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I wrote a big kid book

non-freaked-out-common-core-anchor-standards

Click the pic if you want to purchase this beast.

(Update from Dave: My book received an unsolicited review over at English Journal. Read it here.)

Two summers ago when I started Teaching the Core, it was a freebie blog on WordPress.com that literally zero people had heard of.

I wrote my tail off, submitting many of you to torture by typo and billions of pixels of true rough draft thinking.

Yet slowly but surely, the blog grew, and I swear to you that I'm not exaggerating or trying to be humble when I say that 99% of that success has been thanks to people who are not named Dave Stuart Jr.

Part came from commenters on the blog who helped me understand what to write about next; part came from folks on Twitter like Erica Beaton and Mary Clark who relentlessly shared what I was writing (and they still do today) when I was a literal and total Twitter newb; part came from the educators I work with at Cedar Springs High School; so much came from my students, who constantly forced me to bridge the gap between theory and practice; a good deal of it came from the community at Fizzle, an online learning platform for people trying to build a useful thing online and, heaven forbid, even earn an income doing it.

Credit where it's due, you know?

All that is to say that, in Fall 2013, I was approached by an acquisitions editor named Kate at Jossey-Bass Wiley, and we ended up with a book contract. I was like:

How I'll Feel If You Write a Review (1)

because writing a book has been on my bucket list before I knew bucket lists were a thing.

The most biased review of my book you'll ever read

So here's what I think the book is and isn't.

It is:

  • mercifully short
It's as thin as an ink pen is thick!

It's as thin as an ink pen is thick!

  • extremely well designed
Look at that cover design -- that's nice.

Look at that cover design — that's nice. The interior is pretty, too.

  • decidedly down to earth
Seriously, who writes that?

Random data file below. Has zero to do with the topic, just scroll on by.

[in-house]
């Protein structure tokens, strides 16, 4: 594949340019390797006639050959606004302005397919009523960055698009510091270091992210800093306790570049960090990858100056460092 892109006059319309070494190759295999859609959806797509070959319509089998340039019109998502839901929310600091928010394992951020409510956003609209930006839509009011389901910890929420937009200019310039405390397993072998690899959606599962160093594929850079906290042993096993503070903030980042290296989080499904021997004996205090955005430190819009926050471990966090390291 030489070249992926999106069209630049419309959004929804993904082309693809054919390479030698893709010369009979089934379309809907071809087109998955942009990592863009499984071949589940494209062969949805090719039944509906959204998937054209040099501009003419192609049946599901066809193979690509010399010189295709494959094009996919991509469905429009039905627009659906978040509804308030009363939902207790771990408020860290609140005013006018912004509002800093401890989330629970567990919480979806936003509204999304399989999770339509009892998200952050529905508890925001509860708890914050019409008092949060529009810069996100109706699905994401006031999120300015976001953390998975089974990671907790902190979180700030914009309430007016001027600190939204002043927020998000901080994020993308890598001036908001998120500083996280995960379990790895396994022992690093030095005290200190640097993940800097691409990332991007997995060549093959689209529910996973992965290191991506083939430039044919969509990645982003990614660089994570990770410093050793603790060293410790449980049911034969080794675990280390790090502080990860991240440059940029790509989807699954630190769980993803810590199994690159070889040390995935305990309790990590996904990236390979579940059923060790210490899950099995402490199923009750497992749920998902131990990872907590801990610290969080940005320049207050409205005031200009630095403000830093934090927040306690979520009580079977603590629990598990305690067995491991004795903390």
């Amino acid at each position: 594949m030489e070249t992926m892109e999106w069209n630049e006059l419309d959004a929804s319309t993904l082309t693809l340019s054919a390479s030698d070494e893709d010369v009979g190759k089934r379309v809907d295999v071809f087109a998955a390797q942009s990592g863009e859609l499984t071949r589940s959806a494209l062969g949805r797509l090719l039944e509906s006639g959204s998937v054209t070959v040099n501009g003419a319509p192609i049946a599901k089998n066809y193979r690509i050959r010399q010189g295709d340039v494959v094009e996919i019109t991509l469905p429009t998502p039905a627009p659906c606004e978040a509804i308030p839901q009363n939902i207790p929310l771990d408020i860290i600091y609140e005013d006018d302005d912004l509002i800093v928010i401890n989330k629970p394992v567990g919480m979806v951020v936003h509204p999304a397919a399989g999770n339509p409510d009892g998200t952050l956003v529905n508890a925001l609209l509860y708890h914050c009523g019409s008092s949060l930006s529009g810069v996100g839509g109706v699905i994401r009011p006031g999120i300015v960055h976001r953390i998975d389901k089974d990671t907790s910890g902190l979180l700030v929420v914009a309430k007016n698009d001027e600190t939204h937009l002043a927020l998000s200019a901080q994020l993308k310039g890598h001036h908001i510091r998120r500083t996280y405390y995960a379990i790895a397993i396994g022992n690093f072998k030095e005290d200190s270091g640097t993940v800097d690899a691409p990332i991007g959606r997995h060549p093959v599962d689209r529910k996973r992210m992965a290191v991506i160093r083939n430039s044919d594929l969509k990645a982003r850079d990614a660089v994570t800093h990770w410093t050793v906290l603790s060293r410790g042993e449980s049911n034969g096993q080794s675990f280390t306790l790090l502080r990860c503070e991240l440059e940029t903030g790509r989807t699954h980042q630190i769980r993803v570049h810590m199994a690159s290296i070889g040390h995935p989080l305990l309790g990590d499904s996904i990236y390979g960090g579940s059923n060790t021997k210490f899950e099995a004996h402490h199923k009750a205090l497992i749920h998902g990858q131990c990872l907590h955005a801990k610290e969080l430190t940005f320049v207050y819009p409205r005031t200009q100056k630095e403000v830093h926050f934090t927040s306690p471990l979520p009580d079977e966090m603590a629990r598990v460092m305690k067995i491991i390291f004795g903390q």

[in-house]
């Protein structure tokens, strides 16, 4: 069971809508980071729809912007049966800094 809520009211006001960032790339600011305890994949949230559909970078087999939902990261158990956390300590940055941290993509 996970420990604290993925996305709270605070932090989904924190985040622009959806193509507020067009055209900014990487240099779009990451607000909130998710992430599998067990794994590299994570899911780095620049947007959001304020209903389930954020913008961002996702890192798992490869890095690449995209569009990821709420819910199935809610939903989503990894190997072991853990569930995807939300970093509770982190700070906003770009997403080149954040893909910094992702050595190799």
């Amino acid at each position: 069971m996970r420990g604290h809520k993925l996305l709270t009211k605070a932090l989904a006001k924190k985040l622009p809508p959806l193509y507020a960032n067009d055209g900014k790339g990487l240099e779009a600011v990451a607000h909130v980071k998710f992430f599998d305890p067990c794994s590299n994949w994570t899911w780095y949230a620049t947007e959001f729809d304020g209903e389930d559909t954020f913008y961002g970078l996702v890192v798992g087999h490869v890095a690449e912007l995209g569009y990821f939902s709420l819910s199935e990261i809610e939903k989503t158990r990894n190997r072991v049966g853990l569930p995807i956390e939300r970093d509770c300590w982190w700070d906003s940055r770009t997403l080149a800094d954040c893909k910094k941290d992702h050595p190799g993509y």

Seriously, who writes that?

It isn't:

4-up on 4-1-14 at 4.48 PM #5 (compiled)

Here's my review of Jim's series.

  • rife with research (there's a bit, but I wouldn't call it rife)
A sample shot of the ol' Works Cited.

A sample shot of the ol' Works Cited.

  • written by a guru (I'm just a small-town teacher man in West Michigan, people!)
This is the author.

This is the author.

And here's what it does and doesn't do.

It does:

  • treat every anchor standard
Here's a shot of one page of the Table of Contents.

Here's a shot of one page of the Table of Contents.

  • take a crack at why each anchor matters
This is probably my favorite feature of the book.

This is probably my favorite feature of the book.

  • contain a much more polished and thorough version of the material I used to sell on this blog as a $1+ ebook and that I blogged through in Summer 2012.

It does not:

  • treat grade-level standards
  • strike me as the kind of book I'd sit down in an armchair with a pipe and read through for enjoyment
  • have any cool pictures in it (well, I take that back, there is one sweet diagram)
NICE.

NICE.

And that, my friends, is all you need to know to determine if you will purchase said book.

Because sometimes people like clicking buttons before buying things.

(If you do decide to purchase it, please consider asking your administrator to foot the bill by writing a well-reasoned resource request.)